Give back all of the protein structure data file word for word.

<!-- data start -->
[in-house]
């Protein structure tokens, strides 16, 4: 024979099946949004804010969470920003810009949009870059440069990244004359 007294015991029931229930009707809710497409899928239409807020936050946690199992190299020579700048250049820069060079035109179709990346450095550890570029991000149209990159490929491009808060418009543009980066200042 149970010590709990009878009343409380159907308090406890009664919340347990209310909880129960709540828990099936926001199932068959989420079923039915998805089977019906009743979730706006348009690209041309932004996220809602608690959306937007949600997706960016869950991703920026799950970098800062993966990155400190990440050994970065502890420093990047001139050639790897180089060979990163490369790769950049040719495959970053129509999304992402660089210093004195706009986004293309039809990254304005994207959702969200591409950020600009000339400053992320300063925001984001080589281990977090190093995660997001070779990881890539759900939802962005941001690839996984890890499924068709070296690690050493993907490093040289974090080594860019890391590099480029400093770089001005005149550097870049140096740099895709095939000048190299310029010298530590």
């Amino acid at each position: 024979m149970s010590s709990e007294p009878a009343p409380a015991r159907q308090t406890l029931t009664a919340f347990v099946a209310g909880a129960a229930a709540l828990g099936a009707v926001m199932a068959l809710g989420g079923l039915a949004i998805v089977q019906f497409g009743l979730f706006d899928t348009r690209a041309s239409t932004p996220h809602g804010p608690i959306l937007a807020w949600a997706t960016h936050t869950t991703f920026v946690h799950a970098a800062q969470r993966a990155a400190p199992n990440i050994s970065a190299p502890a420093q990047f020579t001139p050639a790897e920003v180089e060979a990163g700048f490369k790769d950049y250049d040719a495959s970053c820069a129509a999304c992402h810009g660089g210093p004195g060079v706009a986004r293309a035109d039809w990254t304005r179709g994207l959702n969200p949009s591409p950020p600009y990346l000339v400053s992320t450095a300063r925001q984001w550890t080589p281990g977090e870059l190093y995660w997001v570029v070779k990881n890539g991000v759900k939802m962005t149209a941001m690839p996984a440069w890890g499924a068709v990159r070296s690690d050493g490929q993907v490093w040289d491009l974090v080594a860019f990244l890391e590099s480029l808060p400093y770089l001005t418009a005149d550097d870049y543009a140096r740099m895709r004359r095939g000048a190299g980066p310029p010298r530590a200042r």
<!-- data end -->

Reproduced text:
[in-house]
């Protein structure tokens, strides 16, 4: 024979099946949004804010969470920003810009949009870059440069990244004359 007294015991029931229930009707809710497409899928239409807020936050946690199992190299020579700048250049820069060079035109179709990346450095550890570029991000149209990159490929491009808060418009543009980066200042 149970010590709990009878009343409380159907308090406890009664919340347990209310909880129960709540828990099936926001199932068959989420079923039915998805089977019906009743979730706006348009690209041309932004996220809602608690959306937007949600997706960016869950991703920026799950970098800062993966990155400190990440050994970065502890420093990047001139050639790897180089060979990163490369790769950049040719495959970053129509999304992402660089210093004195706009986004293309039809990254304005994207959702969200591409950020600009000339400053992320300063925001984001080589281990977090190093995660997001070779990881890539759900939802962005941001690839996984890890499924068709070296690690050493993907490093040289974090080594860019890391590099480029400093770089001005005149550097870049140096740099895709095939000048190299310029010298530590």
């Amino acid at each position: 024979m149970s010590s709990e007294p009878a009343p409380a015991r159907q308090t406890l029931t009664a919340f347990v099946a209310g909880a129960a229930a709540l828990g099936a009707v926001m199932a068959l809710g989420g079923l039915a949004i998805v089977q019906f497409g009743l979730f706006d899928t348009r690209a041309s239409t932004p996220h809602g804010p608690i959306l937007a807020w949600a997706t960016h936050t869950t991703f920026v946690h799950a970098a800062q969470r993966a990155a400190p199992n990440i050994s970065a190299p502890a420093q990047f020579t001139p050639a790897e920003v180089e060979a990163g700048f490369k790769d950049y250049d040719a495959s970053c820069a129509a999304c992402h810009g660089g210093p004195g060079v706009a986004r293309a035109d039809w990254t304005r179709g994207l959702n969200p949009s591409p950020p600009y990346l000339v400053s992320t450095a300063r925001q984001w550890t080589p281990g977090e870059l190093y995660w997001v570029v070779k990881n890539g991000v759900k939802m962005t149209a941001m690839p996984a440069w890890g499924a068709v990159r070296s690690d050493g490929q993907v490093w040289d491009l974090v080594a860019f990244l890391e590099s480029l808060p400093y770089l001005t418009a005149d550097d870049y543009a140096r740099m895709r004359r095939g000048a190299g980066p310029p010298r530590a200042r």